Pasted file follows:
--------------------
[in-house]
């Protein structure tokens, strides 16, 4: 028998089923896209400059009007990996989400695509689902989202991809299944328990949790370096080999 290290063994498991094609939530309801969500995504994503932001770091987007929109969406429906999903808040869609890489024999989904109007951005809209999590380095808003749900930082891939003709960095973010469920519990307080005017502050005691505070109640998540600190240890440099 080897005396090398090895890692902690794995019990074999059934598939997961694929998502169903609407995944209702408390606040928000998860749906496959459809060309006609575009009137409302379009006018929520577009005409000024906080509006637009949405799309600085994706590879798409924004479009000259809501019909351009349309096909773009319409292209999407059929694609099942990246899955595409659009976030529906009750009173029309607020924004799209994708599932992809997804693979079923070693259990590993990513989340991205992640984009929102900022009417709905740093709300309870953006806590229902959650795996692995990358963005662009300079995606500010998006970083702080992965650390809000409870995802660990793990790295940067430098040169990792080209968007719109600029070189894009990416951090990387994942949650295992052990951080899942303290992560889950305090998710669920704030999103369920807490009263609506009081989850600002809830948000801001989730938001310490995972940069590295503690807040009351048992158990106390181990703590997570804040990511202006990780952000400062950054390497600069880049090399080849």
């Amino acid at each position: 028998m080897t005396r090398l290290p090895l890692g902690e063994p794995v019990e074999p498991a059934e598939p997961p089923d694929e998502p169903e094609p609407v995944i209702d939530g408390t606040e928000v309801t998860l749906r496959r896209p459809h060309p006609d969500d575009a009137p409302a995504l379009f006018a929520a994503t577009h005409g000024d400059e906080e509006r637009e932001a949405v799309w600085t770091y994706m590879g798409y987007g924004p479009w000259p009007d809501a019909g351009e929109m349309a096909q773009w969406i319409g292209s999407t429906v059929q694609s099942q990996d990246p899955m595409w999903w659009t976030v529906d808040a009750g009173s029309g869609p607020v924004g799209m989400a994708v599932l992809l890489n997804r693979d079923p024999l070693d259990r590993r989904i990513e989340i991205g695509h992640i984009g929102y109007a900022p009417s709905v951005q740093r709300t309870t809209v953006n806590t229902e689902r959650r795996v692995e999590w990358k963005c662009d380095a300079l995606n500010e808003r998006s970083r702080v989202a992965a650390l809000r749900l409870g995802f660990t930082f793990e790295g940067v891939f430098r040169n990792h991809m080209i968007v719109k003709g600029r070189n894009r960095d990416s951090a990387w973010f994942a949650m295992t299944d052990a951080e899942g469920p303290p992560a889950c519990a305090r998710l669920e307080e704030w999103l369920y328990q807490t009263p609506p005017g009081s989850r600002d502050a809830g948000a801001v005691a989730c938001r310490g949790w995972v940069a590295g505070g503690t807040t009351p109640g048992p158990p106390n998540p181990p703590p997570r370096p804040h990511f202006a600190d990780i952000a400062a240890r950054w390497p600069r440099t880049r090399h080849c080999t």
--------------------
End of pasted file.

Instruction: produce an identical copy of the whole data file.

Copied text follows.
[in-house]
């Protein structure tokens, strides 16, 4: 028998089923896209400059009007990996989400695509689902989202991809299944328990949790370096080999 290290063994498991094609939530309801969500995504994503932001770091987007929109969406429906999903808040869609890489024999989904109007951005809209999590380095808003749900930082891939003709960095973010469920519990307080005017502050005691505070109640998540600190240890440099 080897005396090398090895890692902690794995019990074999059934598939997961694929998502169903609407995944209702408390606040928000998860749906496959459809060309006609575009009137409302379009006018929520577009005409000024906080509006637009949405799309600085994706590879798409924004479009000259809501019909351009349309096909773009319409292209999407059929694609099942990246899955595409659009976030529906009750009173029309607020924004799209994708599932992809997804693979079923070693259990590993990513989340991205992640984009929102900022009417709905740093709300309870953006806590229902959650795996692995990358963005662009300079995606500010998006970083702080992965650390809000409870995802660990793990790295940067430098040169990792080209968007719109600029070189894009990416951090990387994942949650295992052990951080899942303290992560889950305090998710669920704030999103369920807490009263609506009081989850600002809830948000801001989730938001310490995972940069590295503690807040009351048992158990106390181990703590997570804040990511202006990780952000400062950054390497600069880049090399080849």
């Amino acid at each position: 028998m080897t005396r090398l290290p090895l890692g902690e063994p794995v019990e074999p498991a059934e598939p997961p089923d694929e998502p169903e094609p609407v995944i209702d939530g408390t606040e928000v309801t998860l749906r496959r896209p459809h060309p006609d969500d575009a009137p409302a995504l379009f006018a929520a994503t577009h005409g000024d400059e906080e509006r637009e932001a949405v799309w600085t770091y994706m590879g798409y987007g924004p479009w000259p009007d809501a019909g351009e929109m349309a096909q773009w969406i319409g292209s999407t429906v059929q694609s099942q990996d990246p899955m595409w999903w659009t976030v529906d808040a009750g009173s029309g869609p607020v924004g799209m989400a994708v599932l992809l890489n997804r693979d079923p024999l070693d259990r590993r989904i990513e989340i991205g695509h992640i984009g929102y109007a900022p009417s709905v951005q740093r709300t309870t809209v953006n806590t229902e689902r959650r795996v692995e999590w990358k963005c662009d380095a300079l995606n500010e808003r998006s970083r702080v989202a992965a650390l809000r749900l409870g995802f660990t930082f793990e790295g940067v891939f430098r040169n990792h991809m080209i968007v719109k003709g600029r070189n894009r960095d990416s951090a990387w973010f994942a949650m295992t299944d052990a951080e899942g469920p303290p992560a889950c519990a305090r998710l669920e307080e704030w999103l369920y328990q807490t009263p609506p005017g009081s989850r600002d502050a809830g948000a801001v005691a989730c938001r310490g949790w995972v940069a590295g505070g503690t807040t009351p109640g048992p158990p106390n998540p181990p703590p997570r370096p804040h990511f202006a600190d990780i952000a400062a240890r950054w390497p600069r440099t880049r090399h080849c080999t």